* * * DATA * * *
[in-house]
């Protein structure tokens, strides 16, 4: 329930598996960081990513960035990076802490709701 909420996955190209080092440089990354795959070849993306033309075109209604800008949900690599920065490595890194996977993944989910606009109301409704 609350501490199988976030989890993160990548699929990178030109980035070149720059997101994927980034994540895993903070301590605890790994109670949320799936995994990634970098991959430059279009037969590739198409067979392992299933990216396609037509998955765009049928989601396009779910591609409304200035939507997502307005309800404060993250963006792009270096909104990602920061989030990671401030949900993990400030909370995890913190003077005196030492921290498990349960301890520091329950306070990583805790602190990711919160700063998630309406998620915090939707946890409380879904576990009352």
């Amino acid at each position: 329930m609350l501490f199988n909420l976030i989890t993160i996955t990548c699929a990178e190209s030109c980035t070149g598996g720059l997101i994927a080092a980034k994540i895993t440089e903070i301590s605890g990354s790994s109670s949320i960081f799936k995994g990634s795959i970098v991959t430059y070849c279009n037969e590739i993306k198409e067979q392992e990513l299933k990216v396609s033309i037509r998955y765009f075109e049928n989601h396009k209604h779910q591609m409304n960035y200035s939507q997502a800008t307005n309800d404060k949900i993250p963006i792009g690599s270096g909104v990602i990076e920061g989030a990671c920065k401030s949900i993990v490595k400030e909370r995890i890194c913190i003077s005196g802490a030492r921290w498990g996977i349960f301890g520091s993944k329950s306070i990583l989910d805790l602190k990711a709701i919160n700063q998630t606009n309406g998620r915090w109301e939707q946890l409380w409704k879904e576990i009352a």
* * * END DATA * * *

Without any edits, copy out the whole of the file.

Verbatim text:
[in-house]
């Protein structure tokens, strides 16, 4: 329930598996960081990513960035990076802490709701 909420996955190209080092440089990354795959070849993306033309075109209604800008949900690599920065490595890194996977993944989910606009109301409704 609350501490199988976030989890993160990548699929990178030109980035070149720059997101994927980034994540895993903070301590605890790994109670949320799936995994990634970098991959430059279009037969590739198409067979392992299933990216396609037509998955765009049928989601396009779910591609409304200035939507997502307005309800404060993250963006792009270096909104990602920061989030990671401030949900993990400030909370995890913190003077005196030492921290498990349960301890520091329950306070990583805790602190990711919160700063998630309406998620915090939707946890409380879904576990009352």
């Amino acid at each position: 329930m609350l501490f199988n909420l976030i989890t993160i996955t990548c699929a990178e190209s030109c980035t070149g598996g720059l997101i994927a080092a980034k994540i895993t440089e903070i301590s605890g990354s790994s109670s949320i960081f799936k995994g990634s795959i970098v991959t430059y070849c279009n037969e590739i993306k198409e067979q392992e990513l299933k990216v396609s033309i037509r998955y765009f075109e049928n989601h396009k209604h779910q591609m409304n960035y200035s939507q997502a800008t307005n309800d404060k949900i993250p963006i792009g690599s270096g909104v990602i990076e920061g989030a990671c920065k401030s949900i993990v490595k400030e909370r995890i890194c913190i003077s005196g802490a030492r921290w498990g996977i349960f301890g520091s993944k329950s306070i990583l989910d805790l602190k990711a709701i919160n700063q998630t606009n309406g998620r915090w109301e939707q946890l409380w409704k879904e576990i009352a």